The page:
A wider view: my village used to have a pub, a hotel, a British Legion club. All once thriving, but all gone long before the pandemic, killed off by pit closures. Even when the economy bounced back, they never revived, as social habits had changed. These changed social habits, reinforced by Covid-19 fears, may spell bad news for some hospitality venues in the future. But while missed, life for the rest of us will go on, in the new “normal”.

GR Weir, Ochiltree.


IN a queue at the Post Office, I was behind a lady sending packages to Europe. It took some time, a customs form needed to be filled out for each parcel. Why? Not because they contained dangerous items but because of Brexit, according to the postmistress.

Brexit has cost Scotland its market for fish, down more than 50 per cent. Whisky exports to the EU have declined by £105.7 million. Sixty-two per cent of businesses that trade with the EU say costs have risen since Brexit and the result is nearly half of them are doing less trade with Europe or have stopped EU exports completely. A quarter of the UK’s small and medium-sized businesses have moved their operations to Europe. And contrast the recent six per cent fall in UK economic growth with the 0.3% fall of Northern Ireland. What is the difference? Because of the protocol, Northern Ireland continues effectively to trade as if it were in the EU.

Brexit has damaged the economy of Scotland far more than the pandemic. As we exported twice the goods per head of population to Europe than the rest of the UK, Scotland is doubly punished for a UK Government decision that refused to recognise the EU referendum result in Scotland. It is time for independence and control of our economy.

Frances Scott, Edinburgh.


ONCE again we are left shocked, saddened and stunned at yet another bouncy castle tragedy. And yet, to me, to the solution to stabilising outdoor castles is quite, or at least relatively, straightforward. At present they depend on ground anchors, which in themselves can present a trip hazard.

Instead of inflating the base with air, why not use water or a mix of water and air? Maths isn’t my strongest discipline, but I believe a 3 x 3 x 1m base would contain nine cubic metres of water, which is nine tonnes. That won’t blow away. Nine tonnes is excessive and I suspect the bouncy experience would be adversely affected. However a depth of say 10cm would weigh 900kg; plenty of ballast to prevent lift-off. The other 90cm would be air as per usual, and the participants could enjoy the experience safely.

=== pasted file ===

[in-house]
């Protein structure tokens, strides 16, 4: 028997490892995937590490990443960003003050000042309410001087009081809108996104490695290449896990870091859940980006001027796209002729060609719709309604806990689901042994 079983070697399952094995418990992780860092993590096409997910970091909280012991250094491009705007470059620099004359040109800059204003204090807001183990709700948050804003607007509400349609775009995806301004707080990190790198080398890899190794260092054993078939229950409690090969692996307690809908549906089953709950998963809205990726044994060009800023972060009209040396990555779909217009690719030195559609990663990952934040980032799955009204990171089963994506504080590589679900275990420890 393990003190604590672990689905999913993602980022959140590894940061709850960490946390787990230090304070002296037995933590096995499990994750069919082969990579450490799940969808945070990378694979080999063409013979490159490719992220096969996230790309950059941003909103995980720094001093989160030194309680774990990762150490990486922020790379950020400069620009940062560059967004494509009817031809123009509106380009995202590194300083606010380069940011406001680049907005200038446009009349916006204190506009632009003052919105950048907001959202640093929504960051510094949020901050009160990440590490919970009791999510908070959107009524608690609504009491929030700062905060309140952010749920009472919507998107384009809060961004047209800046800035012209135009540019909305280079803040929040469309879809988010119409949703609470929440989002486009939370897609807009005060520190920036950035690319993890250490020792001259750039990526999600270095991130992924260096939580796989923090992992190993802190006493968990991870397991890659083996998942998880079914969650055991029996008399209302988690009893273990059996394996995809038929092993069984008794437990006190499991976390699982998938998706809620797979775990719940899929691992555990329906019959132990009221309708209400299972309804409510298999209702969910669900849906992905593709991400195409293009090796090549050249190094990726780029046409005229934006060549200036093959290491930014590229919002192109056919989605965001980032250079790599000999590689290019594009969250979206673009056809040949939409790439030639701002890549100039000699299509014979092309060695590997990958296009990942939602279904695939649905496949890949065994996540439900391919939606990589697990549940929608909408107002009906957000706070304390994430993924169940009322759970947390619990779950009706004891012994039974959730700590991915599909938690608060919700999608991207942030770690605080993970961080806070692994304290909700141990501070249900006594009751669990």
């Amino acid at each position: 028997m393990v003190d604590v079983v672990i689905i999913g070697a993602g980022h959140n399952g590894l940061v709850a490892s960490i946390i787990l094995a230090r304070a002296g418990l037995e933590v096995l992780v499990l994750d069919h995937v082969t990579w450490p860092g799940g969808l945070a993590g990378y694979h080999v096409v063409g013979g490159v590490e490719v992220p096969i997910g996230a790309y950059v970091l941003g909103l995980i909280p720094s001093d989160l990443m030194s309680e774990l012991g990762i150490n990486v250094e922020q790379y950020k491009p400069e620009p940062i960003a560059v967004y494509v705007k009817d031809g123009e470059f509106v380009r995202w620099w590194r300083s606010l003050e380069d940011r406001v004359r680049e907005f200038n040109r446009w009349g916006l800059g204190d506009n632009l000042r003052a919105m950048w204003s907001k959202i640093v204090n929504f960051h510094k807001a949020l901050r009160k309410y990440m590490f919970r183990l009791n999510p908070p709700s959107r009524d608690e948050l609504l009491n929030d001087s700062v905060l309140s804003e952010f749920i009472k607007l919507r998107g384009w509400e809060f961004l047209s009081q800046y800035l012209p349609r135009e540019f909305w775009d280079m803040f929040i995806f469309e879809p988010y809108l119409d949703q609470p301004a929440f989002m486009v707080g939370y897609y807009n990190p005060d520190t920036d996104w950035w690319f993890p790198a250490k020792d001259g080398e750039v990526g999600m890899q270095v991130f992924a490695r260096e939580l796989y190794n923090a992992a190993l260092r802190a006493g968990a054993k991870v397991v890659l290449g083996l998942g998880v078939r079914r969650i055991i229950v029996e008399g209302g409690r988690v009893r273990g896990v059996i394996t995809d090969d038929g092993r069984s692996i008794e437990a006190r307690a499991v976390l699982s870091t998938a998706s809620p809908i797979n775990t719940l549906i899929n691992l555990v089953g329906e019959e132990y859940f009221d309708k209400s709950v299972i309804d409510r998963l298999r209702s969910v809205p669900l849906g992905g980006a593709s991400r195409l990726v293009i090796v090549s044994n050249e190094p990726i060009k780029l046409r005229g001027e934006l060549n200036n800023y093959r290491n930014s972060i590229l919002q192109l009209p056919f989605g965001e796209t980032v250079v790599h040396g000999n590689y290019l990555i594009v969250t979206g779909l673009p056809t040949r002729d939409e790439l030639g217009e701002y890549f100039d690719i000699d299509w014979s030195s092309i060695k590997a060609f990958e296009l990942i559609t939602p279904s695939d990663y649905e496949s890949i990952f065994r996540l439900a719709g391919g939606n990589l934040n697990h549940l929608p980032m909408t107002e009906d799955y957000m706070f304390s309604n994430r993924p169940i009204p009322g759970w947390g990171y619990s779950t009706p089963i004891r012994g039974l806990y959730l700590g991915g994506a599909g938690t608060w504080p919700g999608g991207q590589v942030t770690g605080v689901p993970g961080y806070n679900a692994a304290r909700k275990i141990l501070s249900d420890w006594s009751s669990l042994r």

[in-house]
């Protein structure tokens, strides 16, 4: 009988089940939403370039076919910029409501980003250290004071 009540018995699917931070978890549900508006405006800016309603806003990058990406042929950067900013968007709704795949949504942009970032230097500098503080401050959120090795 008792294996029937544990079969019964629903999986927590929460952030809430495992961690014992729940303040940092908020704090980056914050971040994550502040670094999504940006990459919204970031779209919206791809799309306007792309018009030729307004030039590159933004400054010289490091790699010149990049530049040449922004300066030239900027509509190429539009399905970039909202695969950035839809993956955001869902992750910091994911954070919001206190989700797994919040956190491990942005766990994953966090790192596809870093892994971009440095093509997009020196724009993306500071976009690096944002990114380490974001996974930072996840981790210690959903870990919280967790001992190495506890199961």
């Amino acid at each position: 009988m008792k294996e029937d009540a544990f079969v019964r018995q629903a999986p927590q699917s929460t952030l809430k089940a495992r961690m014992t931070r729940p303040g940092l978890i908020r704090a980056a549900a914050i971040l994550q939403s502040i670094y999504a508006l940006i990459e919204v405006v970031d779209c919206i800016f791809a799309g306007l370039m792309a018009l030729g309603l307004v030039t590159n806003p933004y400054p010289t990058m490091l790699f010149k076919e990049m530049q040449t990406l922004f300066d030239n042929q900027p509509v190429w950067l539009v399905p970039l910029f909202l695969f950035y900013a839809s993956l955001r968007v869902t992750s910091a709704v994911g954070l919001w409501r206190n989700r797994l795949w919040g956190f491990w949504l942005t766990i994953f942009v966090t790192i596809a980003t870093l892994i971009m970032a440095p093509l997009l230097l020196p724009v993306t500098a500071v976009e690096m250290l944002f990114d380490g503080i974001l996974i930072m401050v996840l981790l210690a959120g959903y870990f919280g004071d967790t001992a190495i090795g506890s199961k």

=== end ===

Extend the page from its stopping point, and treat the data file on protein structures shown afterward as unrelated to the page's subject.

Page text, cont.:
I believe a redesign of the inflation technique may be required, but surely worth it.

Alastair Clark, Stranraer.


LIKE most folk I am exposed to a daily deluge of instant “digital news” from multiple sources. As a counter-point to this I regularly purchase quality print newspapers, of which The Herald is one. I expect more researched, in-depth, reflective articles written by intelligent, professional journalists. Kevin McKenna’s recent piece regarding the proposed Assisted Dying Bill (“Davidson’s push for assisted dying opens a Pandora’s box”, The Herald, December 11) fell far short. Columns of rant covering slavery, poverty, Mary’s Meals, greed, poverty again, wars, a lust for power, and so on. No facts. His personal conviction is that the Assisted Dying Bill should be blocked. I disagree, for reasons of fairness, equality and compassion.

At the moment assisted dying is only available to the wealthy. This bill treats the rich and poor equally. At the moment assisted dying is only available to those physically able to travel out of the UK. This bill would enable people to die at home. At the moment “easing” someone’s death is in a very shady legal place and puts doctors in a very difficult position. The Assisted Dying Bill would clarify everyone’s position and the patient’s wishes would be validated and documented.

This bill very clearly only applies to those deemed mentally competent.

Palliative care is wonderful but does not and cannot prevent some of the most awful suffering of the unlucky few.

MSPs are elected to govern according to the wishes of the majority of their electorate, not on the basis of their personal faiths or convictions.

Your life, your death, your choice, Mr McKenna. My life, my death, my choice.

Mrs R Slack, Bishopbriggs.

Read more: Why can’t we have a more compassionate environment and the right to choose at the end of life?